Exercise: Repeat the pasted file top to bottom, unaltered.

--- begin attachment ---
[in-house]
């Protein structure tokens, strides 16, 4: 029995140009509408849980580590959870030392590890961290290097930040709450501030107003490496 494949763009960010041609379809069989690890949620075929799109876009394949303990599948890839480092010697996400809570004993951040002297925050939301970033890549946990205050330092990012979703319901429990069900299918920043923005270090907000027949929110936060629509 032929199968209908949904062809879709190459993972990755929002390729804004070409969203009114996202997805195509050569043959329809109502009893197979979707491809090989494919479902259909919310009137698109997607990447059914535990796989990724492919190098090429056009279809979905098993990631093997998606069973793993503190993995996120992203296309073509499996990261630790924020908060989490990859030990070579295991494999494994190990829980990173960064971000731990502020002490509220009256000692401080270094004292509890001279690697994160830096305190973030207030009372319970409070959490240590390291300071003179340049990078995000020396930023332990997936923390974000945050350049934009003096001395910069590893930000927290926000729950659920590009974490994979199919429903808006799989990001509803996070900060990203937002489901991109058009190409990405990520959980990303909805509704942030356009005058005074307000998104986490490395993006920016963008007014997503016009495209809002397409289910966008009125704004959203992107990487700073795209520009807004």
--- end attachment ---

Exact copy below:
[in-house]
């Protein structure tokens, strides 16, 4: 029995140009509408849980580590959870030392590890961290290097930040709450501030107003490496 494949763009960010041609379809069989690890949620075929799109876009394949303990599948890839480092010697996400809570004993951040002297925050939301970033890549946990205050330092990012979703319901429990069900299918920043923005270090907000027949929110936060629509 032929199968209908949904062809879709190459993972990755929002390729804004070409969203009114996202997805195509050569043959329809109502009893197979979707491809090989494919479902259909919310009137698109997607990447059914535990796989990724492919190098090429056009279809979905098993990631093997998606069973793993503190993995996120992203296309073509499996990261630790924020908060989490990859030990070579295991494999494994190990829980990173960064971000731990502020002490509220009256000692401080270094004292509890001279690697994160830096305190973030207030009372319970409070959490240590390291300071003179340049990078995000020396930023332990997936923390974000945050350049934009003096001395910069590893930000927290926000729950659920590009974490994979199919429903808006799989990001509803996070900060990203937002489901991109058009190409990405990520959980990303909805509704942030356009005058005074307000998104986490490395993006920016963008007014997503016009495209809002397409289910966008009125704004959203992107990487700073795209520009807004």